ICY DOCK FlexCage MB975SP-B Review Tray-less 5-in-3 Hot Swap

3
Posted August 14, 2013 by in Icy Dock
ICY DOCK FlexCage MB975SP-B Front

Rating

Design & Aesthetics
9.0


Performance
9.0


Feature Set
8.5


Value for the Application
8.5


Total Score
8.8

8.8/ 10

Year Released: 2013
 
Vendor:
 
Hardware Class:
 

:

Solid construction, individual power buttons for each drive, high-density, hot swap, tray less operation, customizable fans
 

:

Not an all metal unit. No locks on the door hinges for drives.
 

The ICY DOCK FlexCage MB975SP-B is a trayless hot-swap hard drive enclosure that can fit 5 drives in 3 5.25″ ODD bays. It has many of the major features we look for in this class of workstation hot swap cages

by Patrick Kennedy
Full Article

The ICY DOCK FlexCage MB975SP-B is a hot swap tray-less backplane that brings significant flexibility to the system. Hot swap SATA backplanes such as the ICY DOCK FlexCage MB975SP-B are very common to make swapping hard drives in and out easy on a user. They are especially easy for tasks such as swapping drives in to image, backup drives and etc. Most of these devices require one to secure drives into a drive tray (or caddy / sled) prior to inserting a drive in the enclosure. Tray-less designs like that of the ICY DOCK FlexCage MB975SP-B allow users to simply insert a bare hard drive. Overall swap times take a minute or two less. For anyone that has managed many disks in traditional hot swap sleds, having to screw in/ out drives takes quite a bit of time.

Test Configuration

For this test we will use our recent AMD workstation platform as we have been using with many of our previous reviews.

  1. CPU: AMD FX-8350
  2. Motherboard: ASUS M5A99FX Pro R2.0
  3. Memory: 32GB 4x Kingston 8GB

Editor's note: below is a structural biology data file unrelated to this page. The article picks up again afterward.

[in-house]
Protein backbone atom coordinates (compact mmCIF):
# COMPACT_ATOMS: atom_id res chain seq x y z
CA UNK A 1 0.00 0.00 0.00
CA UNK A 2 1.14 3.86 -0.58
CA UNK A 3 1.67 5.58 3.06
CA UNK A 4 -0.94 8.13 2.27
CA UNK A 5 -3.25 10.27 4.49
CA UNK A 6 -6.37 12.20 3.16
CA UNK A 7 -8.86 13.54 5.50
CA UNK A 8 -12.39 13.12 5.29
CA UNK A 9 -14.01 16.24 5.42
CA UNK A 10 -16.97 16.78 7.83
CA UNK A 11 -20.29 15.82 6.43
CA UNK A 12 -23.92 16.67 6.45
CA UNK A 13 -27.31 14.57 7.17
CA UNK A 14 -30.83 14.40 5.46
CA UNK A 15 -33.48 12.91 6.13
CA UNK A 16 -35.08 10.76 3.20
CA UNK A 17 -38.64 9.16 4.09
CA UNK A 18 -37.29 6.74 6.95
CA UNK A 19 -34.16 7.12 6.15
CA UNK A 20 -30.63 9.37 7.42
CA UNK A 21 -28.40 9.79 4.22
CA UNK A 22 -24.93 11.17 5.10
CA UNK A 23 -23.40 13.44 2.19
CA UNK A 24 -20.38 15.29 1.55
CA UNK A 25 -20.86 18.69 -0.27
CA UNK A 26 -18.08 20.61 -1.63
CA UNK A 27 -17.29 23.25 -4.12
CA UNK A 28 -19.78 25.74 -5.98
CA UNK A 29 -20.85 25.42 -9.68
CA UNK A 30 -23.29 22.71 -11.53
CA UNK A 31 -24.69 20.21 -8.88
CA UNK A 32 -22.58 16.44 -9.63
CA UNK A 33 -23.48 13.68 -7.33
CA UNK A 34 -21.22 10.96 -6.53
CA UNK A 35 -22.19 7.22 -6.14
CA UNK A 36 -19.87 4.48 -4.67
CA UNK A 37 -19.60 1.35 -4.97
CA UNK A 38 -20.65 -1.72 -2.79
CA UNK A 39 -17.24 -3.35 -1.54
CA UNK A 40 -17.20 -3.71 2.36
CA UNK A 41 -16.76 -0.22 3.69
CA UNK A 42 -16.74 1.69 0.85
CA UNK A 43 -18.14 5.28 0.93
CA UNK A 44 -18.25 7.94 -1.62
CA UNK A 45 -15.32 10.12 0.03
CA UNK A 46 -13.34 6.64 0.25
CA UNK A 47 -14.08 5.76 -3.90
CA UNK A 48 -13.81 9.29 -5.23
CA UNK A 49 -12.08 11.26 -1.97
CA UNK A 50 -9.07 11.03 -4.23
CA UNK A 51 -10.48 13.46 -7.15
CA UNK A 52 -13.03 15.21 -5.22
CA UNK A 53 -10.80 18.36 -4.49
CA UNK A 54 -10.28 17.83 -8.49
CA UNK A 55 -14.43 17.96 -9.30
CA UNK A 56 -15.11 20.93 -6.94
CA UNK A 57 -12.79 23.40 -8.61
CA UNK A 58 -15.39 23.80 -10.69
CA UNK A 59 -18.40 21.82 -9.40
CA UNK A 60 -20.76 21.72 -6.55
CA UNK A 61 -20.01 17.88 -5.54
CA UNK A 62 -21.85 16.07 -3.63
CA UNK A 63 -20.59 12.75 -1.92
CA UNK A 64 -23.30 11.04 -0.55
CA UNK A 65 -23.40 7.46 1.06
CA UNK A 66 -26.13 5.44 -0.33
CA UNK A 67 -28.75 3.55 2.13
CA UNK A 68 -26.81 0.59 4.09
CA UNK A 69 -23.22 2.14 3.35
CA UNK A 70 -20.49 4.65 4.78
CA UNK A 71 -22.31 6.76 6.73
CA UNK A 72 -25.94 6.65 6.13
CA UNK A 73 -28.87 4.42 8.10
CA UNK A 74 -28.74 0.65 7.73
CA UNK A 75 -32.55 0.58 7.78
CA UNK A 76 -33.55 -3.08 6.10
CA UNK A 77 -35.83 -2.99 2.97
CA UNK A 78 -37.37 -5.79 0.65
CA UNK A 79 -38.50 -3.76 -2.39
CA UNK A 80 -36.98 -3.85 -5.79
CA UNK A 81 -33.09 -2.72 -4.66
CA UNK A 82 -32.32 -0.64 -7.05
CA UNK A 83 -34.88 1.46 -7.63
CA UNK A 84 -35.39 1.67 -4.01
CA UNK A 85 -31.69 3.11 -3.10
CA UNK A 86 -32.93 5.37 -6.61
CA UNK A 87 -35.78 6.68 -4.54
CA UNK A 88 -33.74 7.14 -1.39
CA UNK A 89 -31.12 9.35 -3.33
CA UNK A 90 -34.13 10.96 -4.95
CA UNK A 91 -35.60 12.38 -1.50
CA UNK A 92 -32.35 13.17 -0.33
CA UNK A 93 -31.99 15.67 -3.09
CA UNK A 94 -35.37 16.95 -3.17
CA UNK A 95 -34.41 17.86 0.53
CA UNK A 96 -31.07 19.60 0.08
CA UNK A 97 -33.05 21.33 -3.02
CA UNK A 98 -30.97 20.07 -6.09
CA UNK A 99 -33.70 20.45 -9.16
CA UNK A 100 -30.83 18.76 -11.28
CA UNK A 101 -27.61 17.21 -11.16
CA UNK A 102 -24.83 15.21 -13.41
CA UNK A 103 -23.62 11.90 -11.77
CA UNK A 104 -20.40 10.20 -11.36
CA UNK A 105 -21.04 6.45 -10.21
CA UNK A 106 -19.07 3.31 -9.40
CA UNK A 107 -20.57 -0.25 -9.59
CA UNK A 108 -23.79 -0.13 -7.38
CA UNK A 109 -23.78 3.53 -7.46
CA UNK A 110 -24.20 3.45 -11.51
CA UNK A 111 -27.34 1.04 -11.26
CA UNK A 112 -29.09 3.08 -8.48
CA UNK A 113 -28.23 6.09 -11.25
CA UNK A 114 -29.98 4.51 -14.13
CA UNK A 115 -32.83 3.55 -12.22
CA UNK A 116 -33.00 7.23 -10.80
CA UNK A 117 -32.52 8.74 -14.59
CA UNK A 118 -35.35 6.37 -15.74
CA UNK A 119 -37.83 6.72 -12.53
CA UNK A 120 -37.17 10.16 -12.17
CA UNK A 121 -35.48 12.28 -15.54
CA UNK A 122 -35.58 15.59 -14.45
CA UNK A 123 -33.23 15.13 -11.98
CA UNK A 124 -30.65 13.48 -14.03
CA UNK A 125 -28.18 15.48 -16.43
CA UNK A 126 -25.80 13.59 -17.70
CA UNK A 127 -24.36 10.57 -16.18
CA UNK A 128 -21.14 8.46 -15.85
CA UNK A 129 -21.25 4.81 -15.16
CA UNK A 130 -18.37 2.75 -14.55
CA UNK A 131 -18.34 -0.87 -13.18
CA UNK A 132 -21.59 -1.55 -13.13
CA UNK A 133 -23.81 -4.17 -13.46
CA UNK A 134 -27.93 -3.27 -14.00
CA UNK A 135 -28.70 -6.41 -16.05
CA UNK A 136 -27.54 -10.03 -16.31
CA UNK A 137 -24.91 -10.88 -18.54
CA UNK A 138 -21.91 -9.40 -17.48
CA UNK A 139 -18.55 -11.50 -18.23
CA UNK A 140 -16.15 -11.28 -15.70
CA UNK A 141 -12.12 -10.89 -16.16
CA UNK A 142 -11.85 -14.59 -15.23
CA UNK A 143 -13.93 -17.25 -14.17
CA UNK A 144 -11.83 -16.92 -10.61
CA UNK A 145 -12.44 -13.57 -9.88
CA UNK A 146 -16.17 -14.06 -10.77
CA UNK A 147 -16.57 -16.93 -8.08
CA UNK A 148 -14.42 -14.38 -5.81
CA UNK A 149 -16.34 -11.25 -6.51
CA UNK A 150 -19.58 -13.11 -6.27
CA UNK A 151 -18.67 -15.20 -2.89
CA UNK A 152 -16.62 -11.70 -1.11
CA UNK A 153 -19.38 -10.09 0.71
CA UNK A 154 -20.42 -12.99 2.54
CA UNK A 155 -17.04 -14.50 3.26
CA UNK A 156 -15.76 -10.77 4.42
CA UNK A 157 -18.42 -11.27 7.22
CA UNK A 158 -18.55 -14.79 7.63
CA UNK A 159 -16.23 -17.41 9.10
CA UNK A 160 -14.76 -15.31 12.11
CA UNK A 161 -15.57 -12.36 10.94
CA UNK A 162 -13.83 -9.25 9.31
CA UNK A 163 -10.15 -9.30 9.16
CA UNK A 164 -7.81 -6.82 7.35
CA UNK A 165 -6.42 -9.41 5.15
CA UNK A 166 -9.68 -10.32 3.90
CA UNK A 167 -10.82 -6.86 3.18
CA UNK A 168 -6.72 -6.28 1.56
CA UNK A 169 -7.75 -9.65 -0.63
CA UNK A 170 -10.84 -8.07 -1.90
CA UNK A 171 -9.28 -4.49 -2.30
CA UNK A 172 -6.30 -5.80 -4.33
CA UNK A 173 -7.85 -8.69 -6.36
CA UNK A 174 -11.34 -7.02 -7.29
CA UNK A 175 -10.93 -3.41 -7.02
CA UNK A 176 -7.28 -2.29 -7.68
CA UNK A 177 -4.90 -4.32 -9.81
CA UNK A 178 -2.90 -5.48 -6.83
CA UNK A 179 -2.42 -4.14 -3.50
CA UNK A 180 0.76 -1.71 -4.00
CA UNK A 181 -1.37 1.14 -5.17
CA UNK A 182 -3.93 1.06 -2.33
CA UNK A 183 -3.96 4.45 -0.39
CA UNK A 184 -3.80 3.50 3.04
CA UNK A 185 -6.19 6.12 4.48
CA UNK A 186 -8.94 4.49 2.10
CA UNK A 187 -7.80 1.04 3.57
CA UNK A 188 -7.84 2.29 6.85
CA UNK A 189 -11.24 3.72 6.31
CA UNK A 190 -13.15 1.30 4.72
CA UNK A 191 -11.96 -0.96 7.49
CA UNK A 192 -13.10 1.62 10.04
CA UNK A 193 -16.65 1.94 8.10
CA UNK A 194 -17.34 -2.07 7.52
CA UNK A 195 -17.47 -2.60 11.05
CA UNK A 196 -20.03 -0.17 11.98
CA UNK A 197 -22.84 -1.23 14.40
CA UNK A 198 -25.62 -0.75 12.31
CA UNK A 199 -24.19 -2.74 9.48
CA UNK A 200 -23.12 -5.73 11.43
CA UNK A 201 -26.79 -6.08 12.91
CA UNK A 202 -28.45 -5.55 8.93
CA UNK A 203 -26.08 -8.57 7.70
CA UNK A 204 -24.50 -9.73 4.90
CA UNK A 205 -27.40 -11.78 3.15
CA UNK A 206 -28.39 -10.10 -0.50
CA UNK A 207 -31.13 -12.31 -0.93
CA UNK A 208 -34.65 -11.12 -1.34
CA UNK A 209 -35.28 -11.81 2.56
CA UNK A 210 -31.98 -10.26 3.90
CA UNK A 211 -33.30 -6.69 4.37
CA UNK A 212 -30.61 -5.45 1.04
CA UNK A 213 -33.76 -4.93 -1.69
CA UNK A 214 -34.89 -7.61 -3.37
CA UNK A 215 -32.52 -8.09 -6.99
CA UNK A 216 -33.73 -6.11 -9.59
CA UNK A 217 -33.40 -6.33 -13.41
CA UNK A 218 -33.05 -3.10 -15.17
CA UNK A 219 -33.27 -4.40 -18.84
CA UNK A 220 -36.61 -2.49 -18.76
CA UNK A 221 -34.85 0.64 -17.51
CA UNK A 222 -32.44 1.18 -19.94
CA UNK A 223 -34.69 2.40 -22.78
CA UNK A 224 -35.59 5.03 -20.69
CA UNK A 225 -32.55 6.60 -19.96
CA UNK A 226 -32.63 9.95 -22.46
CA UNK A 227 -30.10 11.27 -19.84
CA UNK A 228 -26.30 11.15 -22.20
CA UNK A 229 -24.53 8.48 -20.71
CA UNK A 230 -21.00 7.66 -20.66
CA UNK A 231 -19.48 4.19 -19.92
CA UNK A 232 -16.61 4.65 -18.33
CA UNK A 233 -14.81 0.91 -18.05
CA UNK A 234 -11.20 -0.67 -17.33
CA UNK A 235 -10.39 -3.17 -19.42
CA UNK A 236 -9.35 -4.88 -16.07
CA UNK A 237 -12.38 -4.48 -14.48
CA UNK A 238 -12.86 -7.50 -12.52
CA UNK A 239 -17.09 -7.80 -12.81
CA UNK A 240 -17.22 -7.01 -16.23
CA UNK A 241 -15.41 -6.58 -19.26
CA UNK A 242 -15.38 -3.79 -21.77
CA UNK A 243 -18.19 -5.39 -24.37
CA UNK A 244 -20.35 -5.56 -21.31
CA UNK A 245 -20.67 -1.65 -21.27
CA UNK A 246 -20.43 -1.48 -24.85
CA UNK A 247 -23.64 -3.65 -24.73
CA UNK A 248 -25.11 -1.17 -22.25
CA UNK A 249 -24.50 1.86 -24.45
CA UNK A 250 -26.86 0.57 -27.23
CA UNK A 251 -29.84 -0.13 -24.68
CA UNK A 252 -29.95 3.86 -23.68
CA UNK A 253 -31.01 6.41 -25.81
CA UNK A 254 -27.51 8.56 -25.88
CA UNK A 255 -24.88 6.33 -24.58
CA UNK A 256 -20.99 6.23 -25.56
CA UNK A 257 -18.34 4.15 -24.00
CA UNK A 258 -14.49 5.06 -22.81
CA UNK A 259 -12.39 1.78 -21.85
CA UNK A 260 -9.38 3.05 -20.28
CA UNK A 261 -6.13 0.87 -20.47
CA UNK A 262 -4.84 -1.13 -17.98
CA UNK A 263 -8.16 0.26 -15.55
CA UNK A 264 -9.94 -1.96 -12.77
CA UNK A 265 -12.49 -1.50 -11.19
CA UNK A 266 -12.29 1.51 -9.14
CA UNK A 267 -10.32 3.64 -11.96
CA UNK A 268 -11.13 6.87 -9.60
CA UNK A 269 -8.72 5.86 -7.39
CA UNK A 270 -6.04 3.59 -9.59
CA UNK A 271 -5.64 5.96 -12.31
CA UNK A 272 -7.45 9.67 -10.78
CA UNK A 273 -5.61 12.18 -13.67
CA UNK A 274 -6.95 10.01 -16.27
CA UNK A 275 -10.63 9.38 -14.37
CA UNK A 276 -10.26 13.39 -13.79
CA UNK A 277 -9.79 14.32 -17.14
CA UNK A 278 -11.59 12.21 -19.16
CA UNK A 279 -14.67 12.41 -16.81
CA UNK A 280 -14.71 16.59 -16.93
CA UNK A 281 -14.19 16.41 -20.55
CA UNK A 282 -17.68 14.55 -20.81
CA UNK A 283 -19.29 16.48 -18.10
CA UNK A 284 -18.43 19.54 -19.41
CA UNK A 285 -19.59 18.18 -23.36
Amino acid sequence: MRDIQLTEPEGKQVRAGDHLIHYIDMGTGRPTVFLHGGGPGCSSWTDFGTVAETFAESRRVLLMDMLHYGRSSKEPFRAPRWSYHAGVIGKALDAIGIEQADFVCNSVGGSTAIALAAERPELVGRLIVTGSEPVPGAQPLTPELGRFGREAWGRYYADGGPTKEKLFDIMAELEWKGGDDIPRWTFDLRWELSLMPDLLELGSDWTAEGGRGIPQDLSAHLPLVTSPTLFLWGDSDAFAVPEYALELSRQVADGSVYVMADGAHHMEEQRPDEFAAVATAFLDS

4. GPU: XFX ATI Radeon 7950 3GB
  5. OS Drive: OCZ Vertex 4 256GB
  6. Enclosure: Norco RPC-470
  7. Hot-swap chassis: ICY DOCK FlexCage MB975SP-B
  8. Hard drives: 5x 3TB Seagate 7,200 RPM drives (ST3000DM001), 3x 3TB Western Digital Red Drives (WD30EFRX)
  9. Power Supply: Corsair AX750 750w 80Plus Gold PSU
  10. OS: Windows 8 Pro 64-bit, Ubuntu 12.04 Server

Overall a fairly standard configuration for custom-storage applications.

The ICY DOCK FlexCage MB975SP-B

Looking at the front of the ICY DOCK FlexCage MB975SP-B one can see a few unique features. There are individual drive switches that allow a user to power on or off each drive individually. This is a great feature for users looking to make “cold” backups. One can power down drives when not in use.

ICY DOCK FlexCage MB975SP-B Front Closed

ICY DOCK FlexCage MB975SP-B Front Closed

The latches do not have locks on them. They do have a fairly secure locking mechanism. Inside the recessed middle portion of each front door, there is a latch that must be depressed to open. Since there is clear separation between each drive, it is difficult to accidentally engage the wrong release. This is very important because each drive is spring loaded so opening the door immediately ejects drives. For swapping quickly, this is great. One just needs to ensure that they are not inadvertently ejecting the wrong disk.

ICY DOCK FlexCage MB975SP-B Interior

ICY DOCK FlexCage MB975SP-B Interior

The rear of the unit is certainly interesting. There are five 7-pin SATA connectors, one for each drive. Power is handled through three SATA power connectors to the rear of the unit. Like most hot-swap cages, ICY DOCK includes a rear fan. The differentiator here is that ICY DOCK gives quite a bit of customization flexibility with the unit. We see both a removable fan that uses standard phillips head screws. The replacement fan has both 2-pin and 3-pin fan headers. Couple this with a fan speed control unit and it allows for a user to customize the thermal performance and acoustics to a large degree.